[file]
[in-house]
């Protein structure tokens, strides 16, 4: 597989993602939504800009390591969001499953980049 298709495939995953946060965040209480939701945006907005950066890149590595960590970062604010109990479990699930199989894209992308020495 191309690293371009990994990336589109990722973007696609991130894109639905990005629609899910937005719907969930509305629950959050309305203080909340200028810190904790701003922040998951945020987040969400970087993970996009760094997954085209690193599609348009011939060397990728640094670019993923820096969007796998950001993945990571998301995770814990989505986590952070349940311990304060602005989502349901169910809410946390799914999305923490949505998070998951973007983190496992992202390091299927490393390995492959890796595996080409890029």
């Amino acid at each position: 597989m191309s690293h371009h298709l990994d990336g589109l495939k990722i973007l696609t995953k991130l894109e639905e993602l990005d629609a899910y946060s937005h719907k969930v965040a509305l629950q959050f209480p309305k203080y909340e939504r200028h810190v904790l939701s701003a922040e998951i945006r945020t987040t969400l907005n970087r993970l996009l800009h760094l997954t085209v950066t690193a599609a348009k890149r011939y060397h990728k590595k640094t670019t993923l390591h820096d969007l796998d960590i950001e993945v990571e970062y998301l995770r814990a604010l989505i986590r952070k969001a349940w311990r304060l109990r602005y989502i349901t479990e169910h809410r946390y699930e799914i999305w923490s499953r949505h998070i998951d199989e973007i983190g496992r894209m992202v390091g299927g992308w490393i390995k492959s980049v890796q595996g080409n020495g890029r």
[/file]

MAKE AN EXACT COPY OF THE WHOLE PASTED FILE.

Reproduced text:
[in-house]
């Protein structure tokens, strides 16, 4: 597989993602939504800009390591969001499953980049 298709495939995953946060965040209480939701945006907005950066890149590595960590970062604010109990479990699930199989894209992308020495 191309690293371009990994990336589109990722973007696609991130894109639905990005629609899910937005719907969930509305629950959050309305203080909340200028810190904790701003922040998951945020987040969400970087993970996009760094997954085209690193599609348009011939060397990728640094670019993923820096969007796998950001993945990571998301995770814990989505986590952070349940311990304060602005989502349901169910809410946390799914999305923490949505998070998951973007983190496992992202390091299927490393390995492959890796595996080409890029």
């Amino acid at each position: 597989m191309s690293h371009h298709l990994d990336g589109l495939k990722i973007l696609t995953k991130l894109e639905e993602l990005d629609a899910y946060s937005h719907k969930v965040a509305l629950q959050f209480p309305k203080y909340e939504r200028h810190v904790l939701s701003a922040e998951i945006r945020t987040t969400l907005n970087r993970l996009l800009h760094l997954t085209v950066t690193a599609a348009k890149r011939y060397h990728k590595k640094t670019t993923l390591h820096d969007l796998d960590i950001e993945v990571e970062y998301l995770r814990a604010l989505i986590r952070k969001a349940w311990r304060l109990r602005y989502i349901t479990e169910h809410r946390y699930e799914i999305w923490s499953r949505h998070i998951d199989e973007i983190g496992r894209m992202v390091g299927g992308w490393i390995k492959s980049v890796q595996g080409n020495g890029r």